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32 Research Progress on EHS Aspects of Engineered Nanomaterials 2012, collaboration of NNI member agencies with stakeholders, and the extent to which NNI strategy documents address desirable characteristics of national strategies (GAO 2012, p. 1). In preparing the report, GAO found substantial increases in funding by NNI agencies for nanotechnology EHS research. In the five fiscal years begin- ning in 2006, funding for EHS research more than doubled, according to agency reports. Nonetheless, GAO found it difficult to confirm that all the reported pro- jects were focused on EHS research and struggled with the nonuniform report- ing approaches used by NNI agencies. Regarding the former issue, GAO report- ed that “of the 236 projects that the seven agencies reported to us as EHS research for fiscal year 2010, we determined that, for 43 projects (18 percent), it was not clear that the projects met the definition for PCA 7—research primarily directed at the EHS impacts of nanotechnology development and corresponding risk assessment, risk management, and methods for risk mitigation” (p. 18). Those projects accounted for more than $15 million in reported EHS funding or 18% of the total projects. The latter issue identified in the report, nonuniformity of reporting approaches, had been raised by GAO in 2008 and was the subject of one of its recommendations for improvement.5 In addition, GAO noted that agencies were focusing on limited categories of nanomaterials (primarily carbon nanotubes, nanosilver, and nanoscale titanium dioxide). The report noted that the 2011 NNI EHS research strategy provides an approach to setting priorities among nanomaterials for EHS research, although it commented that it was too early to determine the influence of the approach on the agencies’ research. The 2012 GAO report states that “NNI agencies have collaborated exten- sively on EHS research and strategies” and have initiated numerous formal col- laborative EHS research projects. GAO further reported that “nonfederal stake- holders who responded to GAO’s Web-based questionnaire on nanotechnology EHS research” said “that they benefited from collaboration with the NNI mem- ber agencies” (GAO 2012, p. 1). Three types of collaborations were identified as the most frequent: “joint data gathering and sharing, joint research solicitations or funding of research consortia, and competitive grants” (p. 34). The question- naire also identified a “lack of funding and limited awareness” of opportunities for collaboration for some NNI agencies as continuing challenges (p. 1). GAO (2012) comments that despite those challenges, “most respondents rated the 2011 NNI EHS research strategy as somewhat or very effective at addressing nanotechnology EHS research needs” (GAO 2012, p. 1). Focusing on the 2011 NNI strategic plan (NSET 2011), the 2011 NNI EHS research strategy (NEHI 2011), and the NNI supplement to the president’s 2012 budget (NSET 2012), GAO (2012) found that the NNI’s EHS program had ad- 5 GAO (2008) recommended “that the Director, OSTP, in consultation with the Direc- tor, NNCO, and the Director, OMB [Office of Management and Budget], provide better guidance to agencies regarding how to report [nanotechnology EHS] research” (p. 30). However, GAO (2012) states that “as of February 2012, updated guidance had not been issued” (p. 20).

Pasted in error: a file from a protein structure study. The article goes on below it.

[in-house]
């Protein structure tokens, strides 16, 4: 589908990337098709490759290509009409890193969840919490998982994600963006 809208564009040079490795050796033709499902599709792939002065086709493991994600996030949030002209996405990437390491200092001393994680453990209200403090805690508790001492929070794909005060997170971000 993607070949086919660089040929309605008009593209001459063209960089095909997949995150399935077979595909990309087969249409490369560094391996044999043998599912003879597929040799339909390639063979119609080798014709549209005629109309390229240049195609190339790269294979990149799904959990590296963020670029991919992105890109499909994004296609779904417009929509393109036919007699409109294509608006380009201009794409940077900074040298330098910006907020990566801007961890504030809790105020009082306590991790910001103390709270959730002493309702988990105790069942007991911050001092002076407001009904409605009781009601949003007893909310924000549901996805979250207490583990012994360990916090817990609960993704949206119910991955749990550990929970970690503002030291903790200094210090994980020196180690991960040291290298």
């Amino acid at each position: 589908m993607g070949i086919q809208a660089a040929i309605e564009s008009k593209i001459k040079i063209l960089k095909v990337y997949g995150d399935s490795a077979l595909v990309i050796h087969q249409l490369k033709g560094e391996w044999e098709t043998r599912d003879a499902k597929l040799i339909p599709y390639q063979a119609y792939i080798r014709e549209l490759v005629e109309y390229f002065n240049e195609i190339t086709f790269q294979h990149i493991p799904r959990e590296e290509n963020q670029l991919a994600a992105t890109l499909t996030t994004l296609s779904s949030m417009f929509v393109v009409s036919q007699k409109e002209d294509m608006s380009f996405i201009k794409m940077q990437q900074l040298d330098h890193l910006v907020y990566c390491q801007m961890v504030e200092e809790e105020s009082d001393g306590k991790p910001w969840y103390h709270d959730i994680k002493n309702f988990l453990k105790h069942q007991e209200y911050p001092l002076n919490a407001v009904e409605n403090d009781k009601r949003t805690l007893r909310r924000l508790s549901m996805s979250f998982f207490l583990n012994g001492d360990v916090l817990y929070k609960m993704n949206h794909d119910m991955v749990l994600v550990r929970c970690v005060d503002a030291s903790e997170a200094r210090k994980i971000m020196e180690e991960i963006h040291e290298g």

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Review of Recent Reports & National Research Council Committee Workshop 33 dressed or partially addressed all six characteristics of what GAO identified as desirable characteristics of a national strategy. The GAO was particularly positive about how the three strategy documents address the first two criteria: purpose, scope, and methodology and problem definition and risk assessment. For desirable characteristic 3 (goals, subordinate objectives, activities, and performance measures), GAO suggests that additional work is needed to articulate priorities, milestones, or outcome-related performance measures that can be used to measure the effectiveness of implementation of an EHS strategy. The 2012 GAO report comments that “independent reviews of the prior NNI strategy documents also noted an absence of performance information” (p. 46). (This finding is also re- flected in PCAST 2012 [noted above], regarding the lack of metrics for assessing the effects of federal investments in nanotechnology.) With respect to the fourth and fifth characteristics, GAO’s assessment was that the strategy documents had partially addressed resources, investments, and risk management and organiza- tional roles, responsibilities, and coordination (p. 47). However, concerns were raised, because, although “the 2011 NNI EHS research strategy identifies research goals, . . . it is up to the agencies to determine how their funding should be spent” (p. 48). Consequently, there is a perceived lack of oversight of agency roles and little discussion of how agencies will be held accountable for the goals and re- search needs of the NNI strategy documents. GAO (2012) suggests that “the NNI strategy documents . . . partially address the sixth characteristic describing integra- tion and implementation” (p. 48). This concern arises because the strategy docu- ments do not discuss agency-level EHS research strategies and efforts to map agency strategies to the NNI-level documents are not publically available. The 2012 GAO report made two recommendations to the director of the Office of Science and Technology Policy (OSTP). It has recommended that “the Director of OSTP coordinate development by the NNI member agencies of per- formance measures, targets, and time frames for nanotechnology EHS research that align with the research needs of the NNI, consistent with the agencies’ re- spective statutory authorities, and include this information in publicly available reports” (p. 51). In addition, it recommends that “to the extent possible, the Di- rector of OSTP coordinate the development by the NNI member agencies of estimates of the costs and types of resources necessary to meet the EHS research needs” (p. 52). In summary, as illustrated above with examples from several recent re- ports, a number of consistent themes have emerged. They include the need for rigor in identifying the most critical questions to be addressed by federal funding through cooperative efforts and with stakeholder engagement. Increased net- working among all sectors of the scientific community should be sought. Stand- ards for analysis and reference materials will be critical for this effort; the use of uniform terminology, data descriptions, and approaches to data capture will un- derpin this broader engagement. Production of not just data but knowledge that can be applied in the construction of decision-support tools and risk assessments will be needed to inform decision-making around EHS issues as we move to- ward the future. In Chapter 4 of this report, the committee presents a diagram for